DLC of the Year 2018

2018 has been filled with some fantastic standalone experiences, but its also been host to some of the best DLC we’ve seen in years.

Narrowing it down to three has been tough because there’s multiple things to consider when judging it against the competition.

What does it add to the game? Is it just more of the same or does the experience change? Is more of the same or a new approach necessarily the best for the franchise, would it benefit from a bit of both instead?

Longevity. Will it be a one and done DLC, or will I be going back to it weeks, months, maybe even years down the line.

Has it been rushed out the door to continue a flow of momentum, or have the developers clearly taken their time to get the content right.

While I loved more than three pieces of DLC in 2018, these were – far and away – my stand out experiences of the year.


#3  Prey Mooncrash

Of the three games on this list, this is a piece of content I never expected to talk about this year. I, among others, suspected Prey might be a dead franchise. The relaunch was well received critically in May 2017, but it sold below expectations. For some reason, it didn’t click with consumers, which is a real shame as it’s one of the most refreshing shooters to release in years. But things went very quiet from Bethesda and Arkane shortly after launch and from there on in, we assumed it was being swept under the carpet to be forgotten about.

But then rumours start to pop up earlier this year that something moon related was happening at Arkane. And when E3 rolled around, the huge Mooncrash content stealth-dropped on all of us. Quite possibly, the best ‘you can play this right now’ moment we’ve had to date in the industry.

Prey Mooncrash takes the best bits of the shooter – exploration, investigation – and uses them in a creative new way. Rather than focusing on one character, Prey Mooncrash gives you the chance to play as 5. The aim? Escape the Moon with all 5 using various different escape routes. The overall goal is to ensure all five characters escape in one run. But the game is entirely ‘winnable’ even if only one of them gets out alive.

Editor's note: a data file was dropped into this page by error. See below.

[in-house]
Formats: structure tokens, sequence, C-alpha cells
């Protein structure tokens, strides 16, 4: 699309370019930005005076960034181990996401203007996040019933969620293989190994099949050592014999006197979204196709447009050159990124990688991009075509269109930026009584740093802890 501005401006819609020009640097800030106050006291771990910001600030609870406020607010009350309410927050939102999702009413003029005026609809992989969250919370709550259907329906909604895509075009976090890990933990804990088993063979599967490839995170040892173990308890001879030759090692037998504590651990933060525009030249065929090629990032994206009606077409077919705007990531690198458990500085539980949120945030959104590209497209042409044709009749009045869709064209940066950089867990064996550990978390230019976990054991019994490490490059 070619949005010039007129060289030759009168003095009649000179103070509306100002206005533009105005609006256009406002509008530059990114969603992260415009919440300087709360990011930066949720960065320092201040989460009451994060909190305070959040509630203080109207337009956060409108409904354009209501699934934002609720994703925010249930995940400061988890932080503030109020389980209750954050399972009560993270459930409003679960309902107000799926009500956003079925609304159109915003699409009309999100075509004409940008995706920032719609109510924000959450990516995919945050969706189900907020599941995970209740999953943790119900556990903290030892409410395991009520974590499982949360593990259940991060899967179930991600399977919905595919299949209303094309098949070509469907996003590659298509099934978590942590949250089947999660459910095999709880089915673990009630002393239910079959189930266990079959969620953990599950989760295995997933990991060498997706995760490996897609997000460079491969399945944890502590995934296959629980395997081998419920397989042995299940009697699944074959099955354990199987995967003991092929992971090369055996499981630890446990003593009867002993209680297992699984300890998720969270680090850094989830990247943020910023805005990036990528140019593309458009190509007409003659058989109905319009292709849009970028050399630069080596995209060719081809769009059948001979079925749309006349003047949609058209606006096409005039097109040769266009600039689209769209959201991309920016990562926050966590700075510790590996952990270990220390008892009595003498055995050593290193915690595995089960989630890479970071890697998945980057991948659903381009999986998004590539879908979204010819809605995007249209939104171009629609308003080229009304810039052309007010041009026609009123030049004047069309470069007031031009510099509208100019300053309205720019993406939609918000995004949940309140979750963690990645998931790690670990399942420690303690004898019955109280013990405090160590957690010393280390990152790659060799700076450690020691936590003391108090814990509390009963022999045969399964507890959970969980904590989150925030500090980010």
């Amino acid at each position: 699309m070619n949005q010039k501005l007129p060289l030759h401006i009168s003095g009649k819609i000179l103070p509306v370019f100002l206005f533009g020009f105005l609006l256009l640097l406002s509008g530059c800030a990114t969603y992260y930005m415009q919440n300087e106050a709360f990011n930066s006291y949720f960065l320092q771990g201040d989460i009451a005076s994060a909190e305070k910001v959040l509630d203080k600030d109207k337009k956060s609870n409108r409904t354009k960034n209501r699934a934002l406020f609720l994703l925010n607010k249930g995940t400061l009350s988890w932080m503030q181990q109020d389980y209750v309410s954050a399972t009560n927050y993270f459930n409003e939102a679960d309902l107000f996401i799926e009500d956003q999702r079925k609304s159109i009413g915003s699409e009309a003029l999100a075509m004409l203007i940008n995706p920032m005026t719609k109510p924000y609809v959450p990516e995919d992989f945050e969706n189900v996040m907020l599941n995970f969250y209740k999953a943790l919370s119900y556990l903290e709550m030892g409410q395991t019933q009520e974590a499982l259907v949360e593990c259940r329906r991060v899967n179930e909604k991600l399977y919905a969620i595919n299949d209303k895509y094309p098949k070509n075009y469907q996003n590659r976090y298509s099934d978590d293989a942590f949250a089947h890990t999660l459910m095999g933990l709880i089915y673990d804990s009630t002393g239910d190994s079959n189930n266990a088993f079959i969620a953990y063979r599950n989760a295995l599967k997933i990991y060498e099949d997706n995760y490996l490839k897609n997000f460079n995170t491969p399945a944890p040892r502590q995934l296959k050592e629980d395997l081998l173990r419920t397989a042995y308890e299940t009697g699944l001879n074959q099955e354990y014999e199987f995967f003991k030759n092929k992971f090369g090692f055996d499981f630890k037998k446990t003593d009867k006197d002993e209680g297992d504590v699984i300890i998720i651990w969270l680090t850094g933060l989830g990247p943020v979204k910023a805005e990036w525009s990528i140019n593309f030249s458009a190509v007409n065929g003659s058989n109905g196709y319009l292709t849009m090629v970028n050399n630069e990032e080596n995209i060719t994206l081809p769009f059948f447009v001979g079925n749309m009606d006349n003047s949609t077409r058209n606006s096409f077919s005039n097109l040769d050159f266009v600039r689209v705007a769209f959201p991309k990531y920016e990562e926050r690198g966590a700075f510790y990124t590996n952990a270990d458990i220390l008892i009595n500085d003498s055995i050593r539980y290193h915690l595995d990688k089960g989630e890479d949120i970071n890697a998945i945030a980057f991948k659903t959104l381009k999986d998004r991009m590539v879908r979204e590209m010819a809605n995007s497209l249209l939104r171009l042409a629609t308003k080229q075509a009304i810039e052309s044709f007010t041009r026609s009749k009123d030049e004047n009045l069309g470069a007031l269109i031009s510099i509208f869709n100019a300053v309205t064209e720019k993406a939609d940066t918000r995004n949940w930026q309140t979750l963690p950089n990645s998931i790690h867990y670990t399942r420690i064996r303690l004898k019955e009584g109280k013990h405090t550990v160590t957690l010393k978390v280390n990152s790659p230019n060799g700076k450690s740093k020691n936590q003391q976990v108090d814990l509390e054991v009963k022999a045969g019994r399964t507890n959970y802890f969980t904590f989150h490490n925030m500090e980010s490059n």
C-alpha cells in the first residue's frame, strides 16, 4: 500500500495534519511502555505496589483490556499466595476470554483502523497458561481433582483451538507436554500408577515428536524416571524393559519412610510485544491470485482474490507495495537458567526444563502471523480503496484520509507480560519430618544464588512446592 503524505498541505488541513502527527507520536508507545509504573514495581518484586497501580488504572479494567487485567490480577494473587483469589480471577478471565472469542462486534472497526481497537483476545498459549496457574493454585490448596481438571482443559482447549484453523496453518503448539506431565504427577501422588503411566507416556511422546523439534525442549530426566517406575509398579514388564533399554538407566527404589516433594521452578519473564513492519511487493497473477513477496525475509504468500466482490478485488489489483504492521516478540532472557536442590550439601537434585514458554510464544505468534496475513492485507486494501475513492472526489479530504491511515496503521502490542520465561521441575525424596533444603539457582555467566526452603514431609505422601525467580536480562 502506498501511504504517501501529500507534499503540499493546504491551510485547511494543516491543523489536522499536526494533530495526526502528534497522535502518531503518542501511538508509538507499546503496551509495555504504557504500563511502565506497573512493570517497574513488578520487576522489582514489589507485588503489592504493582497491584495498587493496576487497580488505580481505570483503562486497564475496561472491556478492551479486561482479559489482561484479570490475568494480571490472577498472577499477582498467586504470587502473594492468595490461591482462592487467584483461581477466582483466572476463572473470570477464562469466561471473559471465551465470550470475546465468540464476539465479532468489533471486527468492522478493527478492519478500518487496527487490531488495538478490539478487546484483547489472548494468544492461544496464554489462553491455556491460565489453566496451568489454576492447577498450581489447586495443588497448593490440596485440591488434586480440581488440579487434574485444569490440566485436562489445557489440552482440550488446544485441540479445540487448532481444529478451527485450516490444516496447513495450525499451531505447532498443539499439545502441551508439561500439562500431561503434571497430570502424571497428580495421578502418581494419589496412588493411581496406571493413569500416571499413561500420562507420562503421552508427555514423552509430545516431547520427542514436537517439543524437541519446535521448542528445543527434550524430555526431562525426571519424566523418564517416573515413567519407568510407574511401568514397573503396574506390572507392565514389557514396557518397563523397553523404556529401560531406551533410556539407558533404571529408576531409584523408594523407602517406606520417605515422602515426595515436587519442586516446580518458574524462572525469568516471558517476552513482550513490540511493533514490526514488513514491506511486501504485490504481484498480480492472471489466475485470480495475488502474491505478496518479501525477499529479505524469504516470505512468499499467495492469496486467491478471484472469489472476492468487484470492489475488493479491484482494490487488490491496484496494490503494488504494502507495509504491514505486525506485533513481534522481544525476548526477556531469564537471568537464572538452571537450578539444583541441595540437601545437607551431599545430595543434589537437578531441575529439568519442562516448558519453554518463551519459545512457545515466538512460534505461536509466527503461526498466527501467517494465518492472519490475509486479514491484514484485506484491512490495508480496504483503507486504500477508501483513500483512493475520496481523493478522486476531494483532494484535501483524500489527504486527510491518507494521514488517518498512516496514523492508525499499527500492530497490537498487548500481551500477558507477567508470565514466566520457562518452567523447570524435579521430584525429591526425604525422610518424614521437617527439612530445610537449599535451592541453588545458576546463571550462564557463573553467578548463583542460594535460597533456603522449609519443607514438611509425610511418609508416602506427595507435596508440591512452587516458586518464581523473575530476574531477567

Prey Mooncrash is a roguelike that sees the enemy and loot positioning change every time to keep you on your toes. Each character also has different abilities and skills which can make their route through more challenging than their counterpart. You can prepare for each run ahead of time, though, by spending Sim points – earned for beating Typhon – and changing loadouts for every run.

Personally, as a fan of Prey I was just excited for more. But truly, Mooncrash actually enhances and improves on the base game in many ways, while also offering more reasons to stay with it and continue to play long after the base narrative is complete.

And to really sweeten the pot, Prey: Typhon Hunter has just been added to the mix as a free multiplayer extra. In it, a team of five Typhons go up against one lone human in an elimination-style deathmatch. You can even try out a Prey VR experience called Transtar.

Mooncrash is the expansion that keeps on giving and it’s still superb fun months later. Easily deserves its place as one of the best, most generous offerings this year.


#2 Destiny 2 Forsaken

Speaking of DLC that improves and enhances the base game, taking the whole experience to new heights, Destiny 2 Forsaken does that and thensome.

The inclusion of Gambit mode alone would probably be worth the price of admission. For me, it’s the most fun multiplayer experience I’ve had in years as it blends PvE and PvP together seamlessly. In a best of three rounds, two teams of four must defeat a particular breed of PvE creature determined at the start of the battle. When an enemy is defeated, they drop a mote and this can then be deposited at the centre of the arena.

The aim is to deposit 75 motes and summon a Primeval, boss-like creature. If you’re the first to beat the Primeval, you win the round. But you can also hamper the enemy teams’ progress by sending blockers over to their world and even visit it yourself to kill as many as you can in a time limit. It’s a brilliant mode that never fails to entertain me whenever I dive in for a few rounds.

But the campaign itself is also very special and for the first time it feels like Bungie have figured out how to offer a gripping story in context of the Destinyverse. It’s not only coherent but offers flexibility in approach, and truly adds something to the game as well as takes something away in the form of beloved character, Cayde-6.